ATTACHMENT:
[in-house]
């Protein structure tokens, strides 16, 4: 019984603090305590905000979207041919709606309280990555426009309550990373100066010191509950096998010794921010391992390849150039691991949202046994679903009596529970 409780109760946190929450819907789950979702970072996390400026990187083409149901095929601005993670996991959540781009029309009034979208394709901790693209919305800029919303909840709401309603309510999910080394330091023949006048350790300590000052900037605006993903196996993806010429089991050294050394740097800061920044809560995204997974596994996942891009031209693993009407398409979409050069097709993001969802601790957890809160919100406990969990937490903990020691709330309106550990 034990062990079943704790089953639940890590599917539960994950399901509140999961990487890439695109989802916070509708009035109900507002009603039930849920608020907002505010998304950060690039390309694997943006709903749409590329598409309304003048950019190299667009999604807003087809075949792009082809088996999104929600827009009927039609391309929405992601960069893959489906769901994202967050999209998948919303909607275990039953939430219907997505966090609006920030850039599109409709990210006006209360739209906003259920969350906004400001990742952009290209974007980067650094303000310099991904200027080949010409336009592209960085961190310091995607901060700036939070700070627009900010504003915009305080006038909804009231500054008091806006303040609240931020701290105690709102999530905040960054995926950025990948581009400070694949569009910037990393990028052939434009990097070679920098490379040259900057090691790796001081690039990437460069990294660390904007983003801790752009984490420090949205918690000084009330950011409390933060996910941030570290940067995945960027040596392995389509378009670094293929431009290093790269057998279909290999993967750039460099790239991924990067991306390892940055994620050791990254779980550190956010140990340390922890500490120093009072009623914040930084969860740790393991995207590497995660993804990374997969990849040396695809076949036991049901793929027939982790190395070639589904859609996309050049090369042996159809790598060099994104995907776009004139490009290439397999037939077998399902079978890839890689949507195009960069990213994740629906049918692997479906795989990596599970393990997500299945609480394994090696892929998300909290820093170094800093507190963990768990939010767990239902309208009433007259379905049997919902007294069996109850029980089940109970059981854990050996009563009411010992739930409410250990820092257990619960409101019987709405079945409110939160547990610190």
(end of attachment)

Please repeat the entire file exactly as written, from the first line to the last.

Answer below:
[in-house]
């Protein structure tokens, strides 16, 4: 019984603090305590905000979207041919709606309280990555426009309550990373100066010191509950096998010794921010391992390849150039691991949202046994679903009596529970 409780109760946190929450819907789950979702970072996390400026990187083409149901095929601005993670996991959540781009029309009034979208394709901790693209919305800029919303909840709401309603309510999910080394330091023949006048350790300590000052900037605006993903196996993806010429089991050294050394740097800061920044809560995204997974596994996942891009031209693993009407398409979409050069097709993001969802601790957890809160919100406990969990937490903990020691709330309106550990 034990062990079943704790089953639940890590599917539960994950399901509140999961990487890439695109989802916070509708009035109900507002009603039930849920608020907002505010998304950060690039390309694997943006709903749409590329598409309304003048950019190299667009999604807003087809075949792009082809088996999104929600827009009927039609391309929405992601960069893959489906769901994202967050999209998948919303909607275990039953939430219907997505966090609006920030850039599109409709990210006006209360739209906003259920969350906004400001990742952009290209974007980067650094303000310099991904200027080949010409336009592209960085961190310091995607901060700036939070700070627009900010504003915009305080006038909804009231500054008091806006303040609240931020701290105690709102999530905040960054995926950025990948581009400070694949569009910037990393990028052939434009990097070679920098490379040259900057090691790796001081690039990437460069990294660390904007983003801790752009984490420090949205918690000084009330950011409390933060996910941030570290940067995945960027040596392995389509378009670094293929431009290093790269057998279909290999993967750039460099790239991924990067991306390892940055994620050791990254779980550190956010140990340390922890500490120093009072009623914040930084969860740790393991995207590497995660993804990374997969990849040396695809076949036991049901793929027939982790190395070639589904859609996309050049090369042996159809790598060099994104995907776009004139490009290439397999037939077998399902079978890839890689949507195009960069990213994740629906049918692997479906795989990596599970393990997500299945609480394994090696892929998300909290820093170094800093507190963990768990939010767990239902309208009433007259379905049997919902007294069996109850029980089940109970059981854990050996009563009411010992739930409410250990820092257990619960409101019987709405079945409110939160547990610190």